In re: Community of Learning-- I recently attended a lecture by Michael Fentiman, the director of a new performance of Titus Andronicus, one of Shakespeare's first plays. It's generally not considered among his best, shall we say, and the director talked a lot about how different his own vision was. In his mind, this was a play like King Lear, about the loss of certainty and the descent into madness.
He acknowledged the difficulty of conveying this to the actors who had absorbed a great deal of scorn for the play. He drew upon his own training with two directors who had nothing in common except "their love for collaboration." Like them, Fentiman used the rehearsal time as what I now know to call "a community of learning," where the entire crew and cast explored the play, brainstorming various approaches and options. It was, he said, one of the most exhilarating experiences of his life, as each confessed what would drive them to madness and murder, what combination of love and fury would unseat their reason. From that, he was able both to develop and convey his own understanding of the play, what it meant, and how it could be presented to an audience.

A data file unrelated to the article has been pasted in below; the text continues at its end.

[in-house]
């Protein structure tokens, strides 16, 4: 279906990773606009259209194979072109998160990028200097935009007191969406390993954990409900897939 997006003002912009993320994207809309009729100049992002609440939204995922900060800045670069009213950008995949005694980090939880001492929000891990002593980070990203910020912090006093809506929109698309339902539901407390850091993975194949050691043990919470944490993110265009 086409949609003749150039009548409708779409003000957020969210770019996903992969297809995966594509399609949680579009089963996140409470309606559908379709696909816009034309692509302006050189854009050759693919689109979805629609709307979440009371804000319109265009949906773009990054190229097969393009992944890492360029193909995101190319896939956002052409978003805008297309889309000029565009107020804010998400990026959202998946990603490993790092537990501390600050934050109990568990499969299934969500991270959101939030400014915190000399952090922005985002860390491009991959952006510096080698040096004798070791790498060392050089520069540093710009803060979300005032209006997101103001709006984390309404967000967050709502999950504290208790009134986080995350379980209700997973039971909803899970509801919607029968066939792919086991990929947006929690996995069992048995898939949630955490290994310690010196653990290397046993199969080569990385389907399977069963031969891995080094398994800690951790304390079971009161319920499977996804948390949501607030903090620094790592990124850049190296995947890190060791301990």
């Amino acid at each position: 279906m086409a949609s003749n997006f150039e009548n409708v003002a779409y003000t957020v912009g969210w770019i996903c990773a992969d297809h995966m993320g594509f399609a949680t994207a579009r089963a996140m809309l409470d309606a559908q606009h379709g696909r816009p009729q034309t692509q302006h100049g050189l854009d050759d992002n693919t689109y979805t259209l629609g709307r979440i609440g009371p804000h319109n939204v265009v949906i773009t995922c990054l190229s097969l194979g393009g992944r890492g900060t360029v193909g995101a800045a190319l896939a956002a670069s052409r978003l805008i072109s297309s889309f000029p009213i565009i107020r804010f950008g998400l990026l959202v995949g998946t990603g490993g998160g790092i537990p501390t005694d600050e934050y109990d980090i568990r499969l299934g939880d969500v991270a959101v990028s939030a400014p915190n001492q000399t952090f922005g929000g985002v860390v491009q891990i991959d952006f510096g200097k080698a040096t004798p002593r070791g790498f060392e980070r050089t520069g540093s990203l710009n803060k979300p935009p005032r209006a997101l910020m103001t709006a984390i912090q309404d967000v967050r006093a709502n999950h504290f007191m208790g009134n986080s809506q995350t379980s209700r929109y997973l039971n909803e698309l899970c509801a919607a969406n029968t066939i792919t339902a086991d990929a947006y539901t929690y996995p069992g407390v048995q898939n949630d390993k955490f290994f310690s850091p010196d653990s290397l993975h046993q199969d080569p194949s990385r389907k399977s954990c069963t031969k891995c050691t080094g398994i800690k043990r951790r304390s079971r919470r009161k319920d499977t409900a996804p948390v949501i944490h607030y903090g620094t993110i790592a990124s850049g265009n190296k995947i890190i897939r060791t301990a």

A community of learning... and yet, in the end, there was still a play, and still a director: Something to be learned, and someone to decide how it was to be taught.
This is a different, more purpose-driven sort of community than the critique group Coddington (1997) analyzes, where the need to maintain the commonality of goodwill was paramount. In that, there was no text, and there was no teacher-- just a group of learners. Did it matter that they were mostly all at about the same level? That there could be no "teacher" because none of them in isolation knew more than the others?